Thoughts

Busy, but why?

Seneca poses a funny hypothetical. If you stopped the average successful, wealthy Roman patriarch as he left his home in the morning and asked him, “Where are you going? What are you doing today?” Their answer would be something like, “I don’t know…stuff.” They knew they were supposed to be doing things and saw their …

This too shall pass

“This too shall pass” was Lincoln’s favorite saying, one he once said was applicable in any and every situation one could encounter. His plodding patience and stamina was an incredible virtue during the US Civil War, a terrible war that would call on Lincoln to be both forceful and forgiving, violent yet compassionate. Lincoln’s real …

Alinsky

Alinsky tactics. Their entire philosophy is to provoke a reaction so they can use it against you and regulate you even more. 1. “Power is not only what you have, but what the enemy thinks you have.“ Power is derived from 2 main sources – money and people. “Have-Nots” must build power from flesh and …

Ambition without Entitlement

What we see in the writings of the Stoics is that they strove to ensure that their ambition never corrupted their self-awareness. We rarely see ego and self-glorification in their pages, in fact, we usually find the opposite: meditations on how to improve, reminders that they were still human and flawed. This lack of ego was also …

Every day a little better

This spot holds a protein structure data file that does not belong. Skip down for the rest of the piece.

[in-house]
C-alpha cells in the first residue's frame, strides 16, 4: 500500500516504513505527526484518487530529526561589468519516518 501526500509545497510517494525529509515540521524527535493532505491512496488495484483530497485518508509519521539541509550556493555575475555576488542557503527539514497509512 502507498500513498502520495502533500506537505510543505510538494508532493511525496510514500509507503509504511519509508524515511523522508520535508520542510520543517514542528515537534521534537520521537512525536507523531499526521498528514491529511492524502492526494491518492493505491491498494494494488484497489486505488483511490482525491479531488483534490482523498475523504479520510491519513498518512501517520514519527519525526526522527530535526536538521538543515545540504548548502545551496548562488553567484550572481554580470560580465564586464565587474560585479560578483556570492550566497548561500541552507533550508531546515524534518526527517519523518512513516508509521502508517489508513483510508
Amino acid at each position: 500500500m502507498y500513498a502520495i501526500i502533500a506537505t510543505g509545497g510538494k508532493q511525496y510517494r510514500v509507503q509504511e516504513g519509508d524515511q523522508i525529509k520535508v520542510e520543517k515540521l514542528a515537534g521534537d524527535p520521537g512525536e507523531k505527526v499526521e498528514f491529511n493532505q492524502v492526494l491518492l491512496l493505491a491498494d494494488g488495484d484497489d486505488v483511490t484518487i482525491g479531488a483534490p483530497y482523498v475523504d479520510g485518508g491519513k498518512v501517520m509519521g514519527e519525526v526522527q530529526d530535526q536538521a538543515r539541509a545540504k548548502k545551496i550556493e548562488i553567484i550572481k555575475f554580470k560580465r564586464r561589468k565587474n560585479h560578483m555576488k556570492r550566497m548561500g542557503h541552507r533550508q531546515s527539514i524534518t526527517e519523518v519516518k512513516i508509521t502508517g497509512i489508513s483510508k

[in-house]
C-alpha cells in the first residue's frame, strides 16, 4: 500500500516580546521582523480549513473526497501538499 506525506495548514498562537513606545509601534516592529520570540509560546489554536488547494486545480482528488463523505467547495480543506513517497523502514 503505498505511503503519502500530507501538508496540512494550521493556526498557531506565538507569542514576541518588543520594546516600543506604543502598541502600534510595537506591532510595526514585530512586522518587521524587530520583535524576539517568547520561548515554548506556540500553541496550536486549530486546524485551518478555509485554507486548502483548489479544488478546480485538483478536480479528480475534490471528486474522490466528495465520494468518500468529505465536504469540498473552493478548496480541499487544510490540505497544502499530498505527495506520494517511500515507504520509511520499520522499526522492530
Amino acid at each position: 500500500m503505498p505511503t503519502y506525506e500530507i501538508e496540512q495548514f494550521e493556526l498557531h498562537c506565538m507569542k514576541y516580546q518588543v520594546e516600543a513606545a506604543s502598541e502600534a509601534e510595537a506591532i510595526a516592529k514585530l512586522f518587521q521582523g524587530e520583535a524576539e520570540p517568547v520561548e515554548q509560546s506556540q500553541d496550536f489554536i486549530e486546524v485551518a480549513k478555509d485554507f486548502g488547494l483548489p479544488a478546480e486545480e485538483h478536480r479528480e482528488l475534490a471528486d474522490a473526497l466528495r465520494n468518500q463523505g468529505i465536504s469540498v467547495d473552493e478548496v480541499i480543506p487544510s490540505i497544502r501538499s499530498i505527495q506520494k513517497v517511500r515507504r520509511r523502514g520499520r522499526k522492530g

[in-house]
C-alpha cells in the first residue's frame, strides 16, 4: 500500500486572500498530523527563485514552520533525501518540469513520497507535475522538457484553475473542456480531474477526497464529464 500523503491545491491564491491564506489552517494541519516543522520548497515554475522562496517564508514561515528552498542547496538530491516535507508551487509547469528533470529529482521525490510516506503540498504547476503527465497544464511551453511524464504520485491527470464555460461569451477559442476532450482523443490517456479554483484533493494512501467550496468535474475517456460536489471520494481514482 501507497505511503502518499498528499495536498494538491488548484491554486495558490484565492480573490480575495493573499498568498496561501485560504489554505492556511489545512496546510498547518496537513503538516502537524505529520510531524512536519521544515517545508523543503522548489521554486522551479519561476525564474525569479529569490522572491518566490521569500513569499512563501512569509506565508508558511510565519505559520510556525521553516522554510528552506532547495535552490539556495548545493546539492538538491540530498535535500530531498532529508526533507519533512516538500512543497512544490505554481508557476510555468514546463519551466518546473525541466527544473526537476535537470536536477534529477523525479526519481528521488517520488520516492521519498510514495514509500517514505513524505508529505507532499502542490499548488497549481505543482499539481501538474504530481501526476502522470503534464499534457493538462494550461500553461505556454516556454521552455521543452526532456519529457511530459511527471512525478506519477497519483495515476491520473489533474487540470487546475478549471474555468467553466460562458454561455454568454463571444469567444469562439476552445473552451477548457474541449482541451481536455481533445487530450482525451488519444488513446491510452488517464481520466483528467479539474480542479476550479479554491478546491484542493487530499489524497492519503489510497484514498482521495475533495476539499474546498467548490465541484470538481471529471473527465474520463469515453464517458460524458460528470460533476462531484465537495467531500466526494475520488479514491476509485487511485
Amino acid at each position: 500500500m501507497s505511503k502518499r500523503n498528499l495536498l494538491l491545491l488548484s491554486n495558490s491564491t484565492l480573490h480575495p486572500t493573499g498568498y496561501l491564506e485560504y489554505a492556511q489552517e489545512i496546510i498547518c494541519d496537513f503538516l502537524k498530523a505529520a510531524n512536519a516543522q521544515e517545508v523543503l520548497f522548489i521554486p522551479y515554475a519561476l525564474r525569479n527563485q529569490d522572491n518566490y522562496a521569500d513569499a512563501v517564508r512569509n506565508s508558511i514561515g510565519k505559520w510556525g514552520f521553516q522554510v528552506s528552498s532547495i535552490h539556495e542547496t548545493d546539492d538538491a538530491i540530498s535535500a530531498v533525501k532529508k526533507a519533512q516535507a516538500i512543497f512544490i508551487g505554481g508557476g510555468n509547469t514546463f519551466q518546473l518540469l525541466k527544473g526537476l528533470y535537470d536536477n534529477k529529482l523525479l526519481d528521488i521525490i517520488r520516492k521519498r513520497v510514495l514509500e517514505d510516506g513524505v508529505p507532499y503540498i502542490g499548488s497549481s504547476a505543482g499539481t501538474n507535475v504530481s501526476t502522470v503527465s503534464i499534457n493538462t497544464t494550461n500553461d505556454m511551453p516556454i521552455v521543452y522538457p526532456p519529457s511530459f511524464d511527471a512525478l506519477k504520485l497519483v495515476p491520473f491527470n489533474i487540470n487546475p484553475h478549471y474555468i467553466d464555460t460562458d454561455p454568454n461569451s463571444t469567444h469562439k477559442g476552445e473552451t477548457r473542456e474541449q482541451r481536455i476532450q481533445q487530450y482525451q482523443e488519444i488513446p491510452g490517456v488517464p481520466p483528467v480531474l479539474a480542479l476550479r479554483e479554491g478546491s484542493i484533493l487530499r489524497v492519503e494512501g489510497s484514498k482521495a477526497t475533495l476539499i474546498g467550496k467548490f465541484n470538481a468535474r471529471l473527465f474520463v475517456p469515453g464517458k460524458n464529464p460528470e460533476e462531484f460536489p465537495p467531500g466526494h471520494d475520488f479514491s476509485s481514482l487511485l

The knock against Seneca, even in his own time, was that he was a hypocrite. For a Stoic, he was obscenely rich. For a philosopher, he was uncomfortably close to the center of power and guilty of all the compromises such a position entails. Seneca was aware of this contradiction too. He even wrote about it. “Why …

One new skill

It’s remarkable how much your life can change when you add one new skill to your arsenal. Many years ago, I was working on a project at my day job and I needed to deal with a number of tables of data. Messy data that needed a fair bit of cleaning up to be useful. Too …

Pain as the teacher

Throughout his bestselling book, Principles, Ray Dalio, the founder of the largest hedge fund in the world, sounds very much like a Stoic without knowingly stating it. As he writes in one passage, he learned to see pain as a teacher—it almost became a game to him to figure out the hidden lessons in each painful …